By Is’haq Modibbo Kawu
MEDIA accounts are often very graphic, and validate their claims by including statements ascribed to eye-witnesses and descriptions of the reactions of community leaders, security commanders or government officials.
The problem is that the character of such ‘media speech’ is usually inflammatory, freely dispensing hate messages in the guise of information and analysis. The stories are often followed by threats and counter-threats, accusations and counter-accusations. In that way the media becomes the conduit through which the perceived plight and grievances of actors are broadcast. By amplifying the negative conversations between aggrieved parties, the media may be serving to deepen existing conflicts and inciting further violence. Clearly, hate speech in the media may play a substantial role in promoting popular narratives about…social conflicts in mass social discourse, thereby influencing how the issue is generally viewed by society. Hate speech is not only inflammatory, it can often be downright dangerous…” Jibrin Ibrahim& Kopep Dabugat in “Rural Banditry and HateSpeech in Northern Nigeria: Fertile ground for the construction of dangerous narratives in the Media”
ON Thursday, April 21, 2016, Vanguard newspaper carried a front-page story titled: “FULANI HERDSMEN, HOODLUMS INVADE FARM SETTLEMENT IN IBADAN”. I sent a text to the Editor on the absurdity of placing FULANI herdsmen side-by-side with HOODLUMS, and the association that was likely to create in readers’ minds. I reminded that FulBe nomads’ profiling had become common fare in the media. I did not receive a reply from him.
I was not surprised that the story appeared on the cover of a Nigerian newspaper because in recent years, the FulBe people in general, and FulBe NOMADS in particular, have been regularly profiled within a pattern of hate speech that endanger national cohesion in our country.
Most of the reportage and analyses have centred on the increasingly violent conflicts in North Central Nigerian communities and more recently, in Southern Nigeria. These have led to deaths and destruction, with FulBe nomads alleged perpetrators of the violence. Consequently, the media image of the FulBe has increasingly become more negative and the trends towards hate speech have also taken very crudely strident tones.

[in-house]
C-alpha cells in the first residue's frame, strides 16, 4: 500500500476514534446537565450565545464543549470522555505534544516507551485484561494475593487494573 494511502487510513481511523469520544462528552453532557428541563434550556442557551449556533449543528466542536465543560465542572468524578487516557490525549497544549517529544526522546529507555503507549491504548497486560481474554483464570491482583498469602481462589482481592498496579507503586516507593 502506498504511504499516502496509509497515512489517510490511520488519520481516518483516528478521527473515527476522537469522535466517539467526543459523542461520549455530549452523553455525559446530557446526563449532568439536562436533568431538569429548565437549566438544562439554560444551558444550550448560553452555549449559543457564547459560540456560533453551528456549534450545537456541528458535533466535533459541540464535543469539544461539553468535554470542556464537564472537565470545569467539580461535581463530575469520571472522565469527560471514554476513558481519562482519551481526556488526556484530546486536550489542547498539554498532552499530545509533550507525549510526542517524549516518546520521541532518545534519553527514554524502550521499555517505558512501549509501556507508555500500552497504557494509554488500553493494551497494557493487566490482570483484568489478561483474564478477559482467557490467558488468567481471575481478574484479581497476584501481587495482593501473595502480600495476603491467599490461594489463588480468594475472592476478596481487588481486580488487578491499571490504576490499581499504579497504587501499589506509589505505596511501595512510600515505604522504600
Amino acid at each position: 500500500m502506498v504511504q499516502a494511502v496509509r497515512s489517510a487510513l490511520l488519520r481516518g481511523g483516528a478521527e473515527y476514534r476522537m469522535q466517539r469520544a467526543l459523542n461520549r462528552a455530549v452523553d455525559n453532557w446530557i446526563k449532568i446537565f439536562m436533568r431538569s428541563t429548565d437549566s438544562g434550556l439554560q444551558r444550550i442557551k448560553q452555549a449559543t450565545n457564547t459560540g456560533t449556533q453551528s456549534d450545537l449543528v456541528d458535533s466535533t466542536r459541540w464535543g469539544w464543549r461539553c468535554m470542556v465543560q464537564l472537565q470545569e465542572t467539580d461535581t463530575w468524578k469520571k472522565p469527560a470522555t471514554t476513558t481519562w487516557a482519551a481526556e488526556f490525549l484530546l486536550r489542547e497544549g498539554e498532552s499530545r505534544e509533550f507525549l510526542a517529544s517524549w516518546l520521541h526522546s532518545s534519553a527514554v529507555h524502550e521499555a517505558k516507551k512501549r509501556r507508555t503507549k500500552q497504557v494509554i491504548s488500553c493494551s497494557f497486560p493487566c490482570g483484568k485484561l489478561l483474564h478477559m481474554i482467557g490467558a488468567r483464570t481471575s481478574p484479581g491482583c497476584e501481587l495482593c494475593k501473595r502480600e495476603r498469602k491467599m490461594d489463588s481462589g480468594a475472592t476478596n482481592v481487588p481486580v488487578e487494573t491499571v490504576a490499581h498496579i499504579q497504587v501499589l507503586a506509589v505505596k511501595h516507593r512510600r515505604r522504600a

They have recently spiked with the tragic killings in Ukpabi Nimbo of Enugu state. Because these recurrent conflicts between FulBe nomads and sedentary agricultural communities also convey problems associated with history and identities, such as religion, ethnicity and even opposing patterns of land use, they tend to stoke very base emotions on all sides. It is also a fact that most of the reportage and analyses in the media, have been done by journalists and commentators, often from farming or sedentary agricultural backgrounds, or who in many cases, are non-Muslim, they have brought to bear the prejudices of their background. Leading Nigerian newspapers like The Punch; The Sun; The Nation; Vanguard amongst others, are caught up in this narrative. This seems poignant in my view, and is brought up, not pejoratively, but in order to assist understanding that the values of journalism, in respect of reportage, analysis and profiling of FulBe nomads, have never been value free. On the contrary, these media profiles have reflected in an ongoing manner, the attitudes that for long have been deployed in the context of the inter-elite struggle for power in Nigeria.
Ethnicity and media reportage:
In that struggle, the FulBe people have never been the darling of the Southern Nigerian media. There is a persistent pattern of reporting that emphasises the ETHNICITY of FulBe nomads in the media that is not employed for other ethnicities. For example, we don’t read of “IGBO kidnappers”; “YORUBA cocaine pushers”; “BENIN/EDO prostitutes” or “IJAW petrol thieves, etc.